France is seen as the pioneer of so-called “three strikes” anti-piracy legislation, in which repeated file-sharing offenders are disconnected from the Internet. This week, following the issuing of millions of warning notices, the law has finally resulted in the first disconnection. The news comes as somewhat of a surprise since the Hadopi regime is set to be scrapped after doing little to stop online piracy.
After three years and millions of warning letters, the French three-strikes anti-piracy law ‘Hadopi’ has resulted in the first Internet disconnection.
The customer in question will be without Internet access for two weeks and must also pay a 600 euro fine. Quoting officials, PC Inpact reports that the file-sharer was caught sharing one or two files and failed to respond to earlier warnings.
If no appeal is filed within 10 days the file-sharer’s Internet provider will move forward with the disconnection. For 15 days the customer will be denied access to the Internet, but the ISP must ensure that e-mail, instant messaging and other VOIP services continue to work.
The sentencing comes at a peculiar time. Last month a nine-member panel recommended that the Government scraps the Hadopi agency, the body that currently oversees the graduated response system.
In a detailed report the panel concluded that although there was a reduction in file-sharing on P2P networks such as BitTorrent, there had also been an increase in use of other services such as streaming sites and cyberlockers which are not covered by Hadopi. In addition the panel concluded that the three-strikes scheme had failed to benefit legal services.
The ineffectiveness of the three-strikes policy was confirmed two weeks ago by a music industry group. In a separate report the group concluded that the anti-piracy law had failed to halt the decline in music sales.
But while Hadopi might be dead soon, file-sharing penalties are not going away.
Based on a recommendation from the panel, the Government now plans to replace the current system of Internet disconnections with automated fines. Under Hadopi, fines extended to a theoretical maximum of around 1,500 euros, but these are now expected to be reduced to around 60 euros each, but with increases applied to repeat offenders.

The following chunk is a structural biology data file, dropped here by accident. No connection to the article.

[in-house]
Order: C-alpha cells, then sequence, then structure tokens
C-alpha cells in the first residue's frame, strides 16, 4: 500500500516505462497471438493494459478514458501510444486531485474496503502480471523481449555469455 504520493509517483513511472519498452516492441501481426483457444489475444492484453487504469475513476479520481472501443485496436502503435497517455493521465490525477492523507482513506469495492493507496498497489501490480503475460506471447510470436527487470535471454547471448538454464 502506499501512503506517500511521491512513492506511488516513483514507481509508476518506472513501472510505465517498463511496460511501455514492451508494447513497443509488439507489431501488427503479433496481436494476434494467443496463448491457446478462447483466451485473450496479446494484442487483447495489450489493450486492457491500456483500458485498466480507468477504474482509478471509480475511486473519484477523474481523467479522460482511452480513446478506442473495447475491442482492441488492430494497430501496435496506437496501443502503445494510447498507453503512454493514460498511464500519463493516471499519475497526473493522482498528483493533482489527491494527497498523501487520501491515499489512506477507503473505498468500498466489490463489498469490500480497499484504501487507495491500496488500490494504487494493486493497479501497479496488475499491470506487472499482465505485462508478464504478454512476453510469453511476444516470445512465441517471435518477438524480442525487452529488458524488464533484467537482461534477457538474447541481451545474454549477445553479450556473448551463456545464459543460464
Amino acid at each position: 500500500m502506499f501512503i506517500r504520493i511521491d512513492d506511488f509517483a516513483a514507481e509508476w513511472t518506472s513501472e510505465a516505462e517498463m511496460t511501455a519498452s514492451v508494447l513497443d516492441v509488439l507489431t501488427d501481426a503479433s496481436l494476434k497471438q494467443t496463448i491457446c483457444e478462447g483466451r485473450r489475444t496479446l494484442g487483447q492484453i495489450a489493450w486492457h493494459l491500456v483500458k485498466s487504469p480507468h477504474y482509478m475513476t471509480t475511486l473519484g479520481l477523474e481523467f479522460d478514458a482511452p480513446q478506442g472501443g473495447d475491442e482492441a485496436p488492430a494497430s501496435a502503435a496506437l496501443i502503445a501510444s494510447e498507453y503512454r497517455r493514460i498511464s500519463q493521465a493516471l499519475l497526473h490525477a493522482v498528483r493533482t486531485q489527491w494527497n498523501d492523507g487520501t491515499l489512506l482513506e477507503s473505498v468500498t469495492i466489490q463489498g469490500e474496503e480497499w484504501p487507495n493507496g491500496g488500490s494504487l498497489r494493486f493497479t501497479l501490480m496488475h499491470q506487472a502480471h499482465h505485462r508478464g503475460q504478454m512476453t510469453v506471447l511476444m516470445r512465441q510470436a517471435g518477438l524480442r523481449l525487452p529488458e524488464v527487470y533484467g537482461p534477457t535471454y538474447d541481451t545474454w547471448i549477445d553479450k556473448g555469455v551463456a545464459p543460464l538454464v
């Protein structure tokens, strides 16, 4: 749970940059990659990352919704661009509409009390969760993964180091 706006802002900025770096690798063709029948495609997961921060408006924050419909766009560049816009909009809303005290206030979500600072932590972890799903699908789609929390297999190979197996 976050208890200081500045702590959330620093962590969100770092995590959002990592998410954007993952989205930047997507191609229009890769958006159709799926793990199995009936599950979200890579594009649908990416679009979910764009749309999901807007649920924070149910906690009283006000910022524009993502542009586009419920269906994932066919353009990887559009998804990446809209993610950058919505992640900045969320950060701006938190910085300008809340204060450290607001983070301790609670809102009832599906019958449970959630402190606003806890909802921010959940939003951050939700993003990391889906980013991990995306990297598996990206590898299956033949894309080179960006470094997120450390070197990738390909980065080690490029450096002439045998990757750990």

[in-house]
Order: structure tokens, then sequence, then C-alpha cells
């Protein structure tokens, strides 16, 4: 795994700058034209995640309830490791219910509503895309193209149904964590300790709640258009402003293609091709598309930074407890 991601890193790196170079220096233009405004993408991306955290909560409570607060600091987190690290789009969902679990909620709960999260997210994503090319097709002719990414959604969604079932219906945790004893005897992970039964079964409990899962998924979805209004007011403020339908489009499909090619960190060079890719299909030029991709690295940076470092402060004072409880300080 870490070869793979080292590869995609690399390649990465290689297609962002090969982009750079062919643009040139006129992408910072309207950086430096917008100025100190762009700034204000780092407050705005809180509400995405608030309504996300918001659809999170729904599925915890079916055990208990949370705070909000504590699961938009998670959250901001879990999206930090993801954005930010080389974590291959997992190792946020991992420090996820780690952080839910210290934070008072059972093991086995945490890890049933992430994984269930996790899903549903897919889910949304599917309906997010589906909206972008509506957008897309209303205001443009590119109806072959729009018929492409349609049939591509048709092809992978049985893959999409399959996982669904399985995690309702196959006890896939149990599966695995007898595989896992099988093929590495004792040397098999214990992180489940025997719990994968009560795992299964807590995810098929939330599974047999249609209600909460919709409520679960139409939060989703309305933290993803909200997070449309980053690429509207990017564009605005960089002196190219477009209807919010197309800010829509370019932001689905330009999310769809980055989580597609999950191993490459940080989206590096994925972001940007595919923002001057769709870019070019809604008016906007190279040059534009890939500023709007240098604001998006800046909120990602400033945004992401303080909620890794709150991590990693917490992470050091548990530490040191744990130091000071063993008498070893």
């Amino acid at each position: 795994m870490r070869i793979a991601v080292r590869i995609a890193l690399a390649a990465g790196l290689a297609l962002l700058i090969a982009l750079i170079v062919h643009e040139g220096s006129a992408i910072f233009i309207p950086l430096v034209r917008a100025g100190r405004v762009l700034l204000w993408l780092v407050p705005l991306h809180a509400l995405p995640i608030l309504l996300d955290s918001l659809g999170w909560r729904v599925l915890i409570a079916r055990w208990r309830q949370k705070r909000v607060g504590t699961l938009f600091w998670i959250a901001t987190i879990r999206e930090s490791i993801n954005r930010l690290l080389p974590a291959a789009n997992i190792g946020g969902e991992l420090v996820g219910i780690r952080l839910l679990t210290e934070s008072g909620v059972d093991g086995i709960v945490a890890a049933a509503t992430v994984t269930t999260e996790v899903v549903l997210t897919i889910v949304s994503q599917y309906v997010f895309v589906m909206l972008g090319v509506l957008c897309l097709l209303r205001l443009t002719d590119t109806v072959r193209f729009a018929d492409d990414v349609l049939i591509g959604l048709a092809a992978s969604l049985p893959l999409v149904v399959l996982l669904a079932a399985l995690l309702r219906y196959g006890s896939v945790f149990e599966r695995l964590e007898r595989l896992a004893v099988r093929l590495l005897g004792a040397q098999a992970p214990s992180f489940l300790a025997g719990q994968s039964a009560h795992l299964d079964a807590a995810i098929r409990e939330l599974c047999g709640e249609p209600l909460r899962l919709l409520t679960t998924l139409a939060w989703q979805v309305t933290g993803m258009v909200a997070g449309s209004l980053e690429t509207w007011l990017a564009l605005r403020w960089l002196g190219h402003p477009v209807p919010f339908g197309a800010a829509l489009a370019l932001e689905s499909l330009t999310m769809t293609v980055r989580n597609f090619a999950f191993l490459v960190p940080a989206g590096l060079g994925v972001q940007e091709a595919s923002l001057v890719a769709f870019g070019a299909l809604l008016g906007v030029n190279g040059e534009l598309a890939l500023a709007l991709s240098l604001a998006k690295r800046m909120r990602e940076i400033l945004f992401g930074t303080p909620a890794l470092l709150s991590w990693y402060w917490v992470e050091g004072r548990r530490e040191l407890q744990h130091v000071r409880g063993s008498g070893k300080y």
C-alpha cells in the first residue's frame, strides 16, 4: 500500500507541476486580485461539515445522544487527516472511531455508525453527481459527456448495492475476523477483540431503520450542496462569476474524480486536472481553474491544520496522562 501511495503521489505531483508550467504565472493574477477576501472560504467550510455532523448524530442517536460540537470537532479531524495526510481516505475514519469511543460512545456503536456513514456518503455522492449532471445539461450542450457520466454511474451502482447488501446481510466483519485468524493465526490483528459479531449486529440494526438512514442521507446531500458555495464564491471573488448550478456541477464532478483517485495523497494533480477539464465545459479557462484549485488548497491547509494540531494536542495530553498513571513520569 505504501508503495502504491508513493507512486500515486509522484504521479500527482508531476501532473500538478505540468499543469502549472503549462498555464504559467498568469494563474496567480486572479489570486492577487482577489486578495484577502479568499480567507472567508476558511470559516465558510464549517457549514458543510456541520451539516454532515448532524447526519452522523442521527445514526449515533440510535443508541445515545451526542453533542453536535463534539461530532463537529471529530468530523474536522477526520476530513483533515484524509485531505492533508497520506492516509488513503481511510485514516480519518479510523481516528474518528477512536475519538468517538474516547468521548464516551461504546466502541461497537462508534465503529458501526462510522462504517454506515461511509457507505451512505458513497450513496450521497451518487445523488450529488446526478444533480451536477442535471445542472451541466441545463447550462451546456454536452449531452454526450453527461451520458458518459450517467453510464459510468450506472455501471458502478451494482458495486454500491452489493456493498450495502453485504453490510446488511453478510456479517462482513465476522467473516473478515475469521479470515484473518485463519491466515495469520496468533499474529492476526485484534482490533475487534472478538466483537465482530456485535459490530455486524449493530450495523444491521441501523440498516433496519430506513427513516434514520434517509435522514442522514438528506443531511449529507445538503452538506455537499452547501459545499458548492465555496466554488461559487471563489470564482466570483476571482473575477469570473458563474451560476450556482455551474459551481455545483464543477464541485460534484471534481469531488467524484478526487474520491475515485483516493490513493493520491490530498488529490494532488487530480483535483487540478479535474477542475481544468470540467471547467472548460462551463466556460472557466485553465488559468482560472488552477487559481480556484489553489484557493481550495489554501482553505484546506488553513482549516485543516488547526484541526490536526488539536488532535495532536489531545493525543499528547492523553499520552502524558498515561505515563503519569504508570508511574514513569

The Government presented the new automated warning system as a better deal, since no one would be at risk of losing access to the Internet. However, at the time of the announcement this statement made little sense.
“They pretended it would be a better deal for internet users, but it wasn’t. No one had been convicted to a suspension of Internet access, and we all believed no one ever would. With the recent conviction they can now claim they are right, and defend their new legislation,” Guillaume Champeau of French news site Numerama told TorrentFreak in a comment.
“The timing is really the best one possible for the Government. But was the sentencing totally independent, or did it follow instructions that suited a political agenda?”
Despite having the first conviction in the bag, the Hadopi law will go down in history as a failed experiment. However, the announced changes are certainly no win for file-sharers as the automated system takes away judicial oversight, opening up the possibility of thousands of people being issued with fines every week.
Time will tell whether that’s going to happen.